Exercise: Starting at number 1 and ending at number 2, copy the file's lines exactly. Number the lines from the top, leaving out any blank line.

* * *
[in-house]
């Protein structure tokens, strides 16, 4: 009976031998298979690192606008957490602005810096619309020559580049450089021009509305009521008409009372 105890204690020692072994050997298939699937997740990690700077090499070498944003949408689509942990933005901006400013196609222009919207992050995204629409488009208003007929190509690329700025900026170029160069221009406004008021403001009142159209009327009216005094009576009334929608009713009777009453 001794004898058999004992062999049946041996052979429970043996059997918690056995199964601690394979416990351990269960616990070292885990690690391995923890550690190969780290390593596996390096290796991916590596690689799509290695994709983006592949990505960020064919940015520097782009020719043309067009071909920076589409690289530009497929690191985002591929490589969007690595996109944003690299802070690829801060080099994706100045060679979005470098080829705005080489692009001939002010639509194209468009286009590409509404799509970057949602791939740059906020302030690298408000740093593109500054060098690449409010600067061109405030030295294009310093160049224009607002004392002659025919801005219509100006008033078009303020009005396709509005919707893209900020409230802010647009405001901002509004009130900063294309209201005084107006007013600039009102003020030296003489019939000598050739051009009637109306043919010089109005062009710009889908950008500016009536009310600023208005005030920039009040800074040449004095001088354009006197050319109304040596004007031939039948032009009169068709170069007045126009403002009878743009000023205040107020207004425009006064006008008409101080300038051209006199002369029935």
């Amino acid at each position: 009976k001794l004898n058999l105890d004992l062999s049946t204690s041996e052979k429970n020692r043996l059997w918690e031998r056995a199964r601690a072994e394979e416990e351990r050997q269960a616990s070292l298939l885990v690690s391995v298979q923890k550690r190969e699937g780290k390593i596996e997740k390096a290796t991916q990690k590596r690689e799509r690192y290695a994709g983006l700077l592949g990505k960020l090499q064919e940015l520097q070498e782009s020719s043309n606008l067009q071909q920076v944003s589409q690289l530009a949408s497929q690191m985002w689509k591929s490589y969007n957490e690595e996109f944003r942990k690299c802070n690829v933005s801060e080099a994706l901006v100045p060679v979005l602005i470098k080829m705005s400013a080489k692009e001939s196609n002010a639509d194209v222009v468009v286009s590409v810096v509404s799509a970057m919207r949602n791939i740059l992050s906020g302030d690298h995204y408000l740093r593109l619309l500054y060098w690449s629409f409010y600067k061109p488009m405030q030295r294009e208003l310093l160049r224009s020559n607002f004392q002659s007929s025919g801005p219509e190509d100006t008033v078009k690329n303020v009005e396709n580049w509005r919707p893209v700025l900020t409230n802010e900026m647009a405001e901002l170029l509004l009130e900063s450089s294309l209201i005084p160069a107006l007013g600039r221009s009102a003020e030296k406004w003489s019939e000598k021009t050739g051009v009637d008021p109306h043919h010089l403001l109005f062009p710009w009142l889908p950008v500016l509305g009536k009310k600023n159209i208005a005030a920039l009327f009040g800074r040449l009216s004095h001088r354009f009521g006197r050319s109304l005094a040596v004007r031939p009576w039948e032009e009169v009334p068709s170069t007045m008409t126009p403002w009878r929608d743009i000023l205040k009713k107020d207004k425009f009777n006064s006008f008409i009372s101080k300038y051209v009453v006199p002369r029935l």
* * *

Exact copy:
[in-house]
């Protein structure tokens, strides 16, 4: 009976031998298979690192606008957490602005810096619309020559580049450089021009509305009521008409009372 105890204690020692072994050997298939699937997740990690700077090499070498944003949408689509942990933005901006400013196609222009919207992050995204629409488009208003007929190509690329700025900026170029160069221009406004008021403001009142159209009327009216005094009576009334929608009713009777009453 001794004898058999004992062999049946041996052979429970043996059997918690056995199964601690394979416990351990269960616990070292885990690690391995923890550690190969780290390593596996390096290796991916590596690689799509290695994709983006592949990505960020064919940015520097782009020719043309067009071909920076589409690289530009497929690191985002591929490589969007690595996109944003690299802070690829801060080099994706100045060679979005470098080829705005080489692009001939002010639509194209468009286009590409509404799509970057949602791939740059906020302030690298408000740093593109500054060098690449409010600067061109405030030295294009310093160049224009607002004392002659025919801005219509100006008033078009303020009005396709509005919707893209900020409230802010647009405001901002509004009130900063294309209201005084107006007013600039009102003020030296003489019939000598050739051009009637109306043919010089109005062009710009889908950008500016009536009310600023208005005030920039009040800074040449004095001088354009006197050319109304040596004007031939039948032009009169068709170069007045126009403002009878743009000023205040107020207004425009006064006008008409101080300038051209006199002369029935």